ENGL 330

The Structure of Modern English: Sounds and Words

Course description
In this course, we study the sound system of English (phonology) and word formation and classification in English (morphology). We begin by studying how speech sounds are articulated and we learn to transcribe English speech sounds using the phonetic alphabet. We identify both the distinctive sounds of English and the sound combinations possible in English, as well as the patterns of stress, intonation, and syllabification. We turn next to an analysis of the meaningful units in language – affixes and roots – and examine how they combine to form words, are grammatically modified, and can be classified into parts of speech. Last, we consider both traditional and structural approaches to the question of word meaning (semantics), giving some attention to cognitive approaches to meaning. In English 330A, emphasis is placed upon the description of English rather than on any particular theory of linguistics.

Required text
L.J. Brinton and D.M. Brinton, The Linguistic Structure of Modern English (Benjamins 2010).

Third-year standing and completion of the writing requirement in one’s Faculty. No previous linguistics or language course is required. ENGL 330 and 331 may be taken concurrently or in reverse sequence.

Course Evaluation
The written work required in this course includes:

  • three unit tests. These will be noncomprehensive; each will be worth 21 1/3% of the final mark. The third test is scheduled during the December examination period. The in-class tests will be similar in kind to the homework exercises, including fill-in-the-blank type questions, brief problems, short answer/essay questions, and definitions. You must sit every test to pass the course.
  • six online quizzes. These will be available on Friday after class and due the following Monday at the end of of the day (11:59 p.m). There will be no class at Mondays when quizzes are due. Questions are matching, multiple choice, and T/F. Unlimited time is given for the quizzes, but they may be attempted only once. They are open-book.

All of the self-testing homework exercises (https://benjamins.com/sites/linguistic_structure_of_modern_english/) listed on the syllabus should be completed. Time will be allotted in class for going over the exercises.

The final mark is determined as follows:
3 tests                          64%
6 online quizzes            36%

If for personal/medical/family/academic reasons you are unable to sit a test on the date scheduled, you must speak to me beforehand.

Nature of the Course
This course will require you to learn a body of factual information and a technical vocabulary, to use your problem-solving abilities in applying the concepts learned to the analysis of concrete examples, and to acquire a set of skills, including phonetic transcription.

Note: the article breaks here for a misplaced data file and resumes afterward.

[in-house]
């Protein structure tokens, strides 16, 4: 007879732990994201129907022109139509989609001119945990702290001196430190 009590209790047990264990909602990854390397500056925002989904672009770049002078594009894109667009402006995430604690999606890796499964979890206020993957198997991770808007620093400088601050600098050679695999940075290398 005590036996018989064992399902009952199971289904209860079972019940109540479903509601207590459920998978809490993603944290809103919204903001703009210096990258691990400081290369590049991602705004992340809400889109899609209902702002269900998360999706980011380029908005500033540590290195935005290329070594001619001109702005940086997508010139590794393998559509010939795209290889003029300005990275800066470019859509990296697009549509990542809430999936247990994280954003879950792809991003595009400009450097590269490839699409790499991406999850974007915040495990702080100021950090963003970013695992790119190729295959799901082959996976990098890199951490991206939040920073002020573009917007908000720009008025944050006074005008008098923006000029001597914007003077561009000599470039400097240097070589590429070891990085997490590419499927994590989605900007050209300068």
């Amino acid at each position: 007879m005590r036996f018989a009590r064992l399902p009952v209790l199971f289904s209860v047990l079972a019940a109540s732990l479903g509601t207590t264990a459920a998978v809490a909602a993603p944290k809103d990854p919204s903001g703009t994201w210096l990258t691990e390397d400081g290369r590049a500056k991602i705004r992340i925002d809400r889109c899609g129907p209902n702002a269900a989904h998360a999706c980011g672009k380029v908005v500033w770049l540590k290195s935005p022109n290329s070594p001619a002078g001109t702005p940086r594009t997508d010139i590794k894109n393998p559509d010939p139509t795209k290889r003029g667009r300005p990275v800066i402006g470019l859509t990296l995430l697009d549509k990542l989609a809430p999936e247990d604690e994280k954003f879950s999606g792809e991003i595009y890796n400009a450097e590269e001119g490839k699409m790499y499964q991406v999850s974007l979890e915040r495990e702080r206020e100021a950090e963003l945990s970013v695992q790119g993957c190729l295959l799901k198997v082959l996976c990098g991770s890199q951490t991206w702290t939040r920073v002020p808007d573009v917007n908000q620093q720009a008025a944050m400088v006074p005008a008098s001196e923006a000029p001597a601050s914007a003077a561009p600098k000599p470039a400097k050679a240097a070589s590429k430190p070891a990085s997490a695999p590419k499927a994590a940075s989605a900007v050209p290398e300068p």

Format of the Course
The course will be primarily lecture with question and answer. If time permits, there may be some opportunity for group work on exercises in class.

Practical applications of the course
Because of the understanding of the language imparted by this course, it has practical applications for the teaching of English, either to those for whom English is a native language or those for whom it is an additional language. It also has applications for the stylistic analysis of texts (literary or non-literary) since it provides the precise concepts and necessary language for discussing language in a precise way. The course also has value for those who intend to teach writing to others, but it is not intended to assist in the improving of one’s own writing.

Students will be expected

  • to attend class regularly and participate in class activities
  • to do the readings by the beginning of the week in which they are assigned and come to class with questions or comments from the reading
  • to complete the exercises on time and to come to class prepared to discuss them
  • to arrange with a classmate to collect handouts when they are absent

The instructor will be expected

  • to listen to students’ concerns about the difficulty of the material, pace of the class, and other aspects of the class and respond accordingly
  • to be available for consultation

Both instructor and student will be expected

  • to treat one another with respect and fairness
  • to be attentive and curious about their language and share observations about language with the class

All materials of this course (course handouts, lecture slides, assessments, course readings, etc.) are the intellectual property of the Course Instructor or licensed to be used in this course by the copyright owner. Redistribution of these materials by any means without permission of the copyright holder(s) constitutes a breach of copyright and may lead to academic discipline.